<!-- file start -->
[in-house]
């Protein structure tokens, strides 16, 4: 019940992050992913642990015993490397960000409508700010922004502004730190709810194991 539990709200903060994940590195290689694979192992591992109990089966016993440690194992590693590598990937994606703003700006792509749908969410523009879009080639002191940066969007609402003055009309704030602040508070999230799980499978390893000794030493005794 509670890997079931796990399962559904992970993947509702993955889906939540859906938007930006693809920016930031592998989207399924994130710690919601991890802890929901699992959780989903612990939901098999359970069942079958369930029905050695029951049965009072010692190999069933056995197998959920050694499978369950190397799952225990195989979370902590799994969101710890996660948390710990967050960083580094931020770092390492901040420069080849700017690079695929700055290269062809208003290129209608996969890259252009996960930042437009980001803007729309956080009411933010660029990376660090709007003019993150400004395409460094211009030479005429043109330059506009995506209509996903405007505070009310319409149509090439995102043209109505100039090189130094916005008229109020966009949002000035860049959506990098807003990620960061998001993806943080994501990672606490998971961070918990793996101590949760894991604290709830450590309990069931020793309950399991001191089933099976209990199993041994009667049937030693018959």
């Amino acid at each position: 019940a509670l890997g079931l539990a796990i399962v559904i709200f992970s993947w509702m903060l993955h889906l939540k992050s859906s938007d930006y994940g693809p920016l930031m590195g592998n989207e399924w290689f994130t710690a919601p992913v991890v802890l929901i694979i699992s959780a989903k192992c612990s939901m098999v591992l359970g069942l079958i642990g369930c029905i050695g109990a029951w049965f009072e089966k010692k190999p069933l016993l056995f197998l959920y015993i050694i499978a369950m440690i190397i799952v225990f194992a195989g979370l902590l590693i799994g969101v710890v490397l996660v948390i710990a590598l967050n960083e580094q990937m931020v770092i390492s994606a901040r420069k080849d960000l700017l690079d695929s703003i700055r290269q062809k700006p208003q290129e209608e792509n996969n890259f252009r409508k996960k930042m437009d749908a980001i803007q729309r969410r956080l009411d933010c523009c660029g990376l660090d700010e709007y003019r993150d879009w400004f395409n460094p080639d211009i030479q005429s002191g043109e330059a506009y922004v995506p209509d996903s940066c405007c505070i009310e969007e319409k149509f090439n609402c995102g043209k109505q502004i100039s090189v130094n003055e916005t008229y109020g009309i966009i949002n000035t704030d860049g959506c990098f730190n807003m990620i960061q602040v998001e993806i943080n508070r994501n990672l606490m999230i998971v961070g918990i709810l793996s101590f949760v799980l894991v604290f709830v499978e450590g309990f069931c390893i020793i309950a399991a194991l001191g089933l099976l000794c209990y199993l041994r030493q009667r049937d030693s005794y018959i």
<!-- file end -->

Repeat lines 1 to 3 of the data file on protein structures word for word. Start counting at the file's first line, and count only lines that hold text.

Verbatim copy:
[in-house]
């Protein structure tokens, strides 16, 4: 019940992050992913642990015993490397960000409508700010922004502004730190709810194991 539990709200903060994940590195290689694979192992591992109990089966016993440690194992590693590598990937994606703003700006792509749908969410523009879009080639002191940066969007609402003055009309704030602040508070999230799980499978390893000794030493005794 509670890997079931796990399962559904992970993947509702993955889906939540859906938007930006693809920016930031592998989207399924994130710690919601991890802890929901699992959780989903612990939901098999359970069942079958369930029905050695029951049965009072010692190999069933056995197998959920050694499978369950190397799952225990195989979370902590799994969101710890996660948390710990967050960083580094931020770092390492901040420069080849700017690079695929700055290269062809208003290129209608996969890259252009996960930042437009980001803007729309956080009411933010660029990376660090709007003019993150400004395409460094211009030479005429043109330059506009995506209509996903405007505070009310319409149509090439995102043209109505100039090189130094916005008229109020966009949002000035860049959506990098807003990620960061998001993806943080994501990672606490998971961070918990793996101590949760894991604290709830450590309990069931020793309950399991001191089933099976209990199993041994009667049937030693018959």
């Amino acid at each position: 019940a509670l890997g079931l539990a796990i399962v559904i709200f992970s993947w509702m903060l993955h889906l939540k992050s859906s938007d930006y994940g693809p920016l930031m590195g592998n989207e399924w290689f994130t710690a919601p992913v991890v802890l929901i694979i699992s959780a989903k192992c612990s939901m098999v591992l359970g069942l079958i642990g369930c029905i050695g109990a029951w049965f009072e089966k010692k190999p069933l016993l056995f197998l959920y015993i050694i499978a369950m440690i190397i799952v225990f194992a195989g979370l902590l590693i799994g969101v710890v490397l996660v948390i710990a590598l967050n960083e580094q990937m931020v770092i390492s994606a901040r420069k080849d960000l700017l690079d695929s703003i700055r290269q062809k700006p208003q290129e209608e792509n996969n890259f252009r409508k996960k930042m437009d749908a980001i803007q729309r969410r956080l009411d933010c523009c660029g990376l660090d700010e709007y003019r993150d879009w400004f395409n460094p080639d211009i030479q005429s002191g043109e330059a506009y922004v995506p209509d996903s940066c405007c505070i009310e969007e319409k149509f090439n609402c995102g043209k109505q502004i100039s090189v130094n003055e916005t008229y109020g009309i966009i949002n000035t704030d860049g959506c990098f730190n807003m990620i960061q602040v998001e993806i943080n508070r994501n990672l606490m999230i998971v961070g918990i709810l793996s101590f949760v799980l894991v604290f709830v499978e450590g309990f069931c390893i020793i309950a399991a194991l001191g089933l099976l000794c209990y199993l041994r030493q009667r049937d030693s005794y018959i």